“In the book, Nelson wrote the stories of many people who had built tree houses. I found there were similarities between the minds of those people and my own,” he said. He bought the book and returned to Tokyo.

Luckily, Kobayashi learned through an outdoors magazine that Nelson was coming to Japan the following year, in the spring of 1995, to build a tree house. After Kobayashi contacted the magazine’s publisher for help in contacting Nelson, the publisher asked him to work as the interpreter as Nelson built the tree house in Tochigi Prefecture.

“I met Nelson and told him I had his book and had built my own tree house, and he asked me to assist him on that project,” Kobayashi said. During his stay in Japan, Nelson visited Kobayashi’s tree house in Harajuku and loved it.

“Nelson also told me he was organizing the first World Treehouse Conference that November in Oregon, and he said, ‘You should come as the representative of Japanese tree-house builders ! So I did.”

“The event was held at a kind of sacred place for hippies in the mountains, and I felt very close to the tree houses I saw there, and realized they were a kind of symbol of primitivism,” Kobayashi said.

While he was there, he made an intensive study of trees, had training to climb forest giants as high as 80 meters — and joined in on the construction of several tree houses.

After that, when he returned to Japan, Kobayashi started building tree houses that aren’t actual residences but huts where people can stay for leisure. Then, in 2000, he formed an organization named Japan Treehouse Network, which promotes tree houses by holding construction workshops and facilitates networking between people who enjoy building and hanging out in tree houses.

Then another of those lucky moments befell Kobayashi in 2005, when he was contacted by the huge Dentsu advertising company and asked to build a tree house to be the main feature of a TV commercial for Nescafe coffee. With the ¥20 million he would earn for that, Kobayashi started a firm named Tree House Creations Co., whose first project was to build the artistic, cocoon-like tree house he designed for the commercial — complete with a wooden staircase circling the oak tree he’d selected in the wide open spaces of Kamishihoro, Hokkaido.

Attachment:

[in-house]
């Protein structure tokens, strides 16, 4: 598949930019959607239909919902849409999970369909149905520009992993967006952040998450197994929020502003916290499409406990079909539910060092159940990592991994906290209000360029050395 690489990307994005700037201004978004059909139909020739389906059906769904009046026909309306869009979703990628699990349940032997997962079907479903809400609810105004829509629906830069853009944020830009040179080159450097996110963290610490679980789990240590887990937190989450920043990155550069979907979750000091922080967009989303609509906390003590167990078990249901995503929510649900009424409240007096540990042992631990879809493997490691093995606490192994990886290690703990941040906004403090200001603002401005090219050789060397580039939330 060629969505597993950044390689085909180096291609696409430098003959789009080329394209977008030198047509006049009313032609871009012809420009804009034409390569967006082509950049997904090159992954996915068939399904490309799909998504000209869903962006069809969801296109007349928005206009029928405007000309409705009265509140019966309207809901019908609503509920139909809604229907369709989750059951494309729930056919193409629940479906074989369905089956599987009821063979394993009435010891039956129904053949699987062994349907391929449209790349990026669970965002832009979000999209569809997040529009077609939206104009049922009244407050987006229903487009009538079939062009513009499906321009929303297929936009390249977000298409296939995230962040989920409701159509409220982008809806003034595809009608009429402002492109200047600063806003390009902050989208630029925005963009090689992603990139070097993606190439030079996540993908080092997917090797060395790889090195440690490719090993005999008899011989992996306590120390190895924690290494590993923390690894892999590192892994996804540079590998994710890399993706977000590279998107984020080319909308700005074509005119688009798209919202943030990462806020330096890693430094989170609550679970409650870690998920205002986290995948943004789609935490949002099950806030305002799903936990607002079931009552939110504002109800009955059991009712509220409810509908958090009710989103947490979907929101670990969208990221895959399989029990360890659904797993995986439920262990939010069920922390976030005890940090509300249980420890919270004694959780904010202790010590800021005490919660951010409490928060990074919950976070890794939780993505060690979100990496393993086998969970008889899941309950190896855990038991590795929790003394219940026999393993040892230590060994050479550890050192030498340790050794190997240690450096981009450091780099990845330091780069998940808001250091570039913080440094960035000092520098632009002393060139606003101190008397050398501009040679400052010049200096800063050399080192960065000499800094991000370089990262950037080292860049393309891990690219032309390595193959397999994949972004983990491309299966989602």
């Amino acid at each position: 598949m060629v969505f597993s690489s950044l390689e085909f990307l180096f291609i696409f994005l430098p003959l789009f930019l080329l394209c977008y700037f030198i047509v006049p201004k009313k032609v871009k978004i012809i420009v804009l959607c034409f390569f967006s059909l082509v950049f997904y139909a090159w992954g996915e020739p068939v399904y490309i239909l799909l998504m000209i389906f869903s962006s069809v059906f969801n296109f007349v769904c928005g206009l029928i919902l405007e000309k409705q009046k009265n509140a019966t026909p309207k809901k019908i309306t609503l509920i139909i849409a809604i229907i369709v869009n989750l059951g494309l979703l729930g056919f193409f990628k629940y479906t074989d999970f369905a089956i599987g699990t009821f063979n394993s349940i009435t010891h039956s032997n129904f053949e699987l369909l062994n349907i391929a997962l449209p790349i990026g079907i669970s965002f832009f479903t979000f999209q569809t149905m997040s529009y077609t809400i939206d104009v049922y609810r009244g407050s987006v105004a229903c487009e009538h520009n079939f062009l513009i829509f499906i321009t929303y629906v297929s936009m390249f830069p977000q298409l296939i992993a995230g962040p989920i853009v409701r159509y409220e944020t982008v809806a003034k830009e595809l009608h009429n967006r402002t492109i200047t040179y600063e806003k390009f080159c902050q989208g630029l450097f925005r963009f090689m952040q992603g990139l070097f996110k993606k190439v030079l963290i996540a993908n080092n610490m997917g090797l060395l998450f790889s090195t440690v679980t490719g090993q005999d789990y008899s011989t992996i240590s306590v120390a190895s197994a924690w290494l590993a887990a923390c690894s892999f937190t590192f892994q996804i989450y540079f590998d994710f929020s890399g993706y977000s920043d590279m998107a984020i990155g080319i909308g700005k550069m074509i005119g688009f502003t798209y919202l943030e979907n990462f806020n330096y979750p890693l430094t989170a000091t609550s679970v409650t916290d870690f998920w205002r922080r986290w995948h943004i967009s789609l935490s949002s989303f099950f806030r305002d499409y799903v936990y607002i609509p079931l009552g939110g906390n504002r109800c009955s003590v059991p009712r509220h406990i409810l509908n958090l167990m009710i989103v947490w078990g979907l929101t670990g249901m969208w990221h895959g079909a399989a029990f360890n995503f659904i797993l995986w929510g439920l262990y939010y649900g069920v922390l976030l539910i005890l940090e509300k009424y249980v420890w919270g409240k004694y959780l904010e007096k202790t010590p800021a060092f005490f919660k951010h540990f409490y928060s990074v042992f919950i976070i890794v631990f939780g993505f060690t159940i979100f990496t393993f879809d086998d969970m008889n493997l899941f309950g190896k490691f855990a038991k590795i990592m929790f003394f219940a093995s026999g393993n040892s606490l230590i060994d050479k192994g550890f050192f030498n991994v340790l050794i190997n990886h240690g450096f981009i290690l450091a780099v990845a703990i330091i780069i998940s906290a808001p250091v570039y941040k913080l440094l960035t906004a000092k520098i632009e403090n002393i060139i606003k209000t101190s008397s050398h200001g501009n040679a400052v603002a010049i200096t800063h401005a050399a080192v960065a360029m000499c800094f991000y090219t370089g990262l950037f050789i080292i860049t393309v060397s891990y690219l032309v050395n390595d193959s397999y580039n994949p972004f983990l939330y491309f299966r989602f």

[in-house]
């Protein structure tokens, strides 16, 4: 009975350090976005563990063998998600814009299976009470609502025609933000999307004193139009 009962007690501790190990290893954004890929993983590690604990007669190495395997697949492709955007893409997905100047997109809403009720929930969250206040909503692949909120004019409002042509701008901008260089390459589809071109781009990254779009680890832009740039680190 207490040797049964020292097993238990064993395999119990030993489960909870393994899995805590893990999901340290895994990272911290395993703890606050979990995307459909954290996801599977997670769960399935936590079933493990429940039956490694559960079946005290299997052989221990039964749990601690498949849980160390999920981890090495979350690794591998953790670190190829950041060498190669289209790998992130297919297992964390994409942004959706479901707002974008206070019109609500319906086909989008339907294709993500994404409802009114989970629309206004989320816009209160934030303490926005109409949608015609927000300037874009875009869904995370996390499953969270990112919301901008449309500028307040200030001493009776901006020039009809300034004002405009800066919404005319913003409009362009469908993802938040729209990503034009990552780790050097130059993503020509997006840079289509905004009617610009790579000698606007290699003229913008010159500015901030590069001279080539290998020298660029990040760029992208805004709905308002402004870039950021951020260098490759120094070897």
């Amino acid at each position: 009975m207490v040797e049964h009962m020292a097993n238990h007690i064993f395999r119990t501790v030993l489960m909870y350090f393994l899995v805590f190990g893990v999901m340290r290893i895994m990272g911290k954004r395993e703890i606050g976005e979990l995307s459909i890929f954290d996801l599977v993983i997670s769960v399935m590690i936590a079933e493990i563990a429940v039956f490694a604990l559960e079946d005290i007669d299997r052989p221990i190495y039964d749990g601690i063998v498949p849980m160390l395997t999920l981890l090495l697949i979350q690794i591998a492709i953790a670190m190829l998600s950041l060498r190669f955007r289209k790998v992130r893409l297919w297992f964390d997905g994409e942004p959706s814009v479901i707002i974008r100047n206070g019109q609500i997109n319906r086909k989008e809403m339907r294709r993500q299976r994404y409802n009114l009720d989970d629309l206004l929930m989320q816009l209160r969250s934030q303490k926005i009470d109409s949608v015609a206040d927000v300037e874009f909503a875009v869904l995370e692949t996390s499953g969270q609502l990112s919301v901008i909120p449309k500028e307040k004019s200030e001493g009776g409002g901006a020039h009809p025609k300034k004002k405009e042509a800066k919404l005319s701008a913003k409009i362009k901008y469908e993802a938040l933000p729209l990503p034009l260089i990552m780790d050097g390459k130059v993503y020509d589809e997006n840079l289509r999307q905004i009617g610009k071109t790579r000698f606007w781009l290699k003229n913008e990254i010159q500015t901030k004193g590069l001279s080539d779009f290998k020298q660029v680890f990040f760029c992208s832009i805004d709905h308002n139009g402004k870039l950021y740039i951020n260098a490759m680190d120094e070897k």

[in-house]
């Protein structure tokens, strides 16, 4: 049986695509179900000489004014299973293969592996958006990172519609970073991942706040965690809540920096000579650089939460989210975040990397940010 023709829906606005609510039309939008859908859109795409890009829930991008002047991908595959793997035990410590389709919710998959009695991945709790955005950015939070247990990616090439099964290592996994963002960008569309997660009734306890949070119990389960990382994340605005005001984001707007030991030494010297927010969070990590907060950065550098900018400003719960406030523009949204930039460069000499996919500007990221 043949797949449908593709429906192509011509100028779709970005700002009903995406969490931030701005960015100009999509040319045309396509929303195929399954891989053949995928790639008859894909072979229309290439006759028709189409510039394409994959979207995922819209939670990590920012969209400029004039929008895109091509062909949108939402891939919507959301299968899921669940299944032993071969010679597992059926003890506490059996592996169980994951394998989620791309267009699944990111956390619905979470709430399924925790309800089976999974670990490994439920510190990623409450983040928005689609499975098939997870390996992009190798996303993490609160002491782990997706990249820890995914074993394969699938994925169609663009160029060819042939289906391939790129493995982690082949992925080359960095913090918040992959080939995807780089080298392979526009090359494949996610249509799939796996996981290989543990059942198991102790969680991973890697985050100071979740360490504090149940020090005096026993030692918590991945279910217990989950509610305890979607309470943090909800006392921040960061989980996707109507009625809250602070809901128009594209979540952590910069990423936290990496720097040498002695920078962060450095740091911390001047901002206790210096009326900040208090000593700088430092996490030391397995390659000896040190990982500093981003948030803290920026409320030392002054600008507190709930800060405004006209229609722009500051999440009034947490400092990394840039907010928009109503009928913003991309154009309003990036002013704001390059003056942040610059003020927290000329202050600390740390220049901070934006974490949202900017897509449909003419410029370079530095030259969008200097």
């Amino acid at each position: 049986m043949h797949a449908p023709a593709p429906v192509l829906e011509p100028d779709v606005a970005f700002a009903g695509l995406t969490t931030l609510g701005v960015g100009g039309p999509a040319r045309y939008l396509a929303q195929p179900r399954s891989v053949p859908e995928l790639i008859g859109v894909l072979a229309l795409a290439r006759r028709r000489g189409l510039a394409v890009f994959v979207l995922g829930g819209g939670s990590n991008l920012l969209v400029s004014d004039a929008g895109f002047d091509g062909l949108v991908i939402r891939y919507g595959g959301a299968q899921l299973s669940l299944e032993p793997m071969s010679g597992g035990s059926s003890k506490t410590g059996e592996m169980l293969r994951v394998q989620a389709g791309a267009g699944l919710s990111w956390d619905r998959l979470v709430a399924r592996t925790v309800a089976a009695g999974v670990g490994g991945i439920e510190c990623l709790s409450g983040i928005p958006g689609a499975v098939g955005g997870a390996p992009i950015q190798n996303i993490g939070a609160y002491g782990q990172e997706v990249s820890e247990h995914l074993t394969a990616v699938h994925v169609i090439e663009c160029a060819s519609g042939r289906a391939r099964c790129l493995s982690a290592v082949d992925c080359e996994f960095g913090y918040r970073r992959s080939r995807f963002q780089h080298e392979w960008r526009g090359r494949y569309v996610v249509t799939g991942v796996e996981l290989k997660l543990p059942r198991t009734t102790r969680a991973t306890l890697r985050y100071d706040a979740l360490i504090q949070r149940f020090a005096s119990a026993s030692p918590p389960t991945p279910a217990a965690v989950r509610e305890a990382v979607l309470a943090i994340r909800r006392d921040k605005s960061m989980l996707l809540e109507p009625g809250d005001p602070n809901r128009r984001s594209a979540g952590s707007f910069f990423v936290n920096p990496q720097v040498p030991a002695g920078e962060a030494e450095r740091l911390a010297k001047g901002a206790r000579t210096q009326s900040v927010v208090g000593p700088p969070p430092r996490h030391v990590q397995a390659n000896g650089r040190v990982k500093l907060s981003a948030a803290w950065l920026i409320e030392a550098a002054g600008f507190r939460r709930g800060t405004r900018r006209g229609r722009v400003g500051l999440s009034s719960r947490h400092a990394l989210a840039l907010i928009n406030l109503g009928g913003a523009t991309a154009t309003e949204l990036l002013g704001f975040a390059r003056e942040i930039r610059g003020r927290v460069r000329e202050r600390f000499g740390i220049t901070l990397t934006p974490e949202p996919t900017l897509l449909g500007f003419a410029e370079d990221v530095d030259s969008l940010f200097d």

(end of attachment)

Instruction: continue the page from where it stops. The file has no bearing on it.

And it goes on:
“The commercial, which ran in 2006, let viewers understand easily what a tree house is. Before that, people never understood what I was creating and they probably thought of me as a rather strange man,” Kobayashi said — adding that since then he has received an increasing number of requests to build tree houses. “Today, the tree house has become a kind of icon of LOHAS (lifestyle of health and sustainability),” he said.

Currently, Kobayashi designs and builds four or five tree houses a year — whether for private use, for public parks, schools or resort hotels. In addition, he creates some temporary tree houses for events.

As for costs, Kobayashi said the price of a tree house can range from several hundred thousand yen to ¥10 million, depending on the interiors and the facilities.

But tree houses aren’t about spending or saving money — they’re about “a smallness that’s akin to the aesthetic of a tea-ceremony room,” as Kobayashi lyrically put it.

Hundreds of years ago, even samurai entering that small room had to take off their swords to make everyone there equal. “It’s the same in a tree house, said Kobayashi. “Everyone enjoys the scenery together and can get rid of ordinary life, which is anyway too loaded down with information and other things.

“In fact,” Kobayashi remarked with considerable candor, “a tree house is not a daily necessity — and it’s even a rather useless thing in our capitalistic world. But I believe it is a big plus to have something useless in society.”

Takashi Kobayashi’s Japan Tree House Network holds events across Japan. For more information, go to